Similar to this study though, the safety of ipilimumab especially has been of concern, while nivolumab has in fact been shown to cause an insignificant decrease in adverse events.47,48 Immunorelated adverse events have however been reported more frequently for the combination of nivolumab and ipilimumab than for ipilimumab alone, which is consistent with the poorer tolerability of combination therapy reported in this study.47,52 These immunorelated adverse events range from mild and self-limiting to life-threatening organ inflammation, and although they respond well to steroids and in severe cases infliximab, prophylactic budesonide failed to reduce the rate of grade ≥2 diarrhea in ipilimumab-treated patients.53

Combination therapies with multiple checkpoint inhibitors and/or with other treatments, such as signal transduction inhibitors (BRAF/MEK), remain an important avenue to explore, in order to obtain the maximum survival benefit of checkpoint inhibitors in advanced melanoma. In this study, even with a combination of ipilimumab and nivolumab, some 40% of patients nevertheless failed to respond to treatment, while still remaining at risk of toxicity. Predictive biomarkers capable of giving a pretreatment indication of the risk:benefit ratio in an individual patient may thus improve the use of checkpoint inhibitors, especially as several new checkpoint inhibitors with novel targets are coming close to market release. This means that choosing the best combination of drugs to prescribe may become difficult, which is especially problematic in advanced melanoma, where the poor prognosis makes a trial-and-error approach to treatment inappropriate.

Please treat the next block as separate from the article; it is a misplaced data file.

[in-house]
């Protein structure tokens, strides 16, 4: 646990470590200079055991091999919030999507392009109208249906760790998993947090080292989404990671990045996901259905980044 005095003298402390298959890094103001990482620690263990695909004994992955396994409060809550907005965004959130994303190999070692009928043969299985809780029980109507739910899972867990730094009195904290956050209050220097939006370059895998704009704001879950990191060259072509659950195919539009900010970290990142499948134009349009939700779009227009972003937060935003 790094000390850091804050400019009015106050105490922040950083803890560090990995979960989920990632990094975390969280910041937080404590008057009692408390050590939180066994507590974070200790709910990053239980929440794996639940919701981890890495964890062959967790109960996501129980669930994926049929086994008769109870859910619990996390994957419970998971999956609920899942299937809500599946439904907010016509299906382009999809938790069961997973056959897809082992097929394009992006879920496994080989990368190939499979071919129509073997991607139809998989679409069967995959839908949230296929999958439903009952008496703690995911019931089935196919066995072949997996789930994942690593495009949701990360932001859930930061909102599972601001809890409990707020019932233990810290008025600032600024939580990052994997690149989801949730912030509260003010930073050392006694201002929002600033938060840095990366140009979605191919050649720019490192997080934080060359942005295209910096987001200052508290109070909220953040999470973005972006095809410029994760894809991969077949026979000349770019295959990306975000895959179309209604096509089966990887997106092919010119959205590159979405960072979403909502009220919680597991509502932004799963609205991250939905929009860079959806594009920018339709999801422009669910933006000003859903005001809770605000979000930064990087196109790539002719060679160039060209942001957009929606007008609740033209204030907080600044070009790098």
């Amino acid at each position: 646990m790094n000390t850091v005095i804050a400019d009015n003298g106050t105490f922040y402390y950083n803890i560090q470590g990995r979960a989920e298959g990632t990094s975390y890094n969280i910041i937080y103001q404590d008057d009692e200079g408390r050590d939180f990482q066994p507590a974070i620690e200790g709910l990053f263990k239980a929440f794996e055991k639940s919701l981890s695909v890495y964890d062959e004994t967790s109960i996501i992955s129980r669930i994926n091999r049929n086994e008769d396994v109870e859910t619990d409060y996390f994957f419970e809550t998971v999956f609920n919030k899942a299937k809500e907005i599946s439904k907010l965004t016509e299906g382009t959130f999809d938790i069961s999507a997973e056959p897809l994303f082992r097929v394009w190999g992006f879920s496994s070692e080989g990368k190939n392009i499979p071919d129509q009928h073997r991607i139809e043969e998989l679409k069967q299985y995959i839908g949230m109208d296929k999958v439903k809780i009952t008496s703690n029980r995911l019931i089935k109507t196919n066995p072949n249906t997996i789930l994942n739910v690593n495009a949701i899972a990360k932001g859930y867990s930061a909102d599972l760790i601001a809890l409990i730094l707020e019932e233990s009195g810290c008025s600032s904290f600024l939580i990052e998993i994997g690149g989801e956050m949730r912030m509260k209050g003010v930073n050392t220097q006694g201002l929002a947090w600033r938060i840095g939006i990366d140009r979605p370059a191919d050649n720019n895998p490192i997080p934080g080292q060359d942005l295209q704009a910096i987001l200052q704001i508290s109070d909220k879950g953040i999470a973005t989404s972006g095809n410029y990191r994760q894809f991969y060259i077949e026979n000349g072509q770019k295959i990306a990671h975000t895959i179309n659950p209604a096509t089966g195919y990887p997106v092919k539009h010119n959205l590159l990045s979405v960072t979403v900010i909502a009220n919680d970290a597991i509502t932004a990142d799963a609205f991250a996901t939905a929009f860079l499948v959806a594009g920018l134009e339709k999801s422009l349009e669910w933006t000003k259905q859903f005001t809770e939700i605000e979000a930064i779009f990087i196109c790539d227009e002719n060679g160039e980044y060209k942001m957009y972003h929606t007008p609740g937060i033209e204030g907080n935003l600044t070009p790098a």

Based on the findings of this study, the focus of future research should thus be on two areas: 1) determining the optimal use of checkpoint inhibitors, specifically in terms of combination therapy and the optimal duration, constellation, and sequence of such treatment; and 2) identifying reliable biomarker algorithms to predict responders and guide treatment assignments. Identifying reliable biomarkers to guide the use of checkpoint inhibitors may not only spare nonresponders from adverse effects and maximize benefit in responders, but also suggests novel drug targets. Moreover, carefully designed dose-ranging studies may also be helpful in determining the duration of treatment required to achieve optimal effect without causing undue side effects, given the results in this study showing prolonged survival with combination treatment despite increased rates of discontinuation.35,36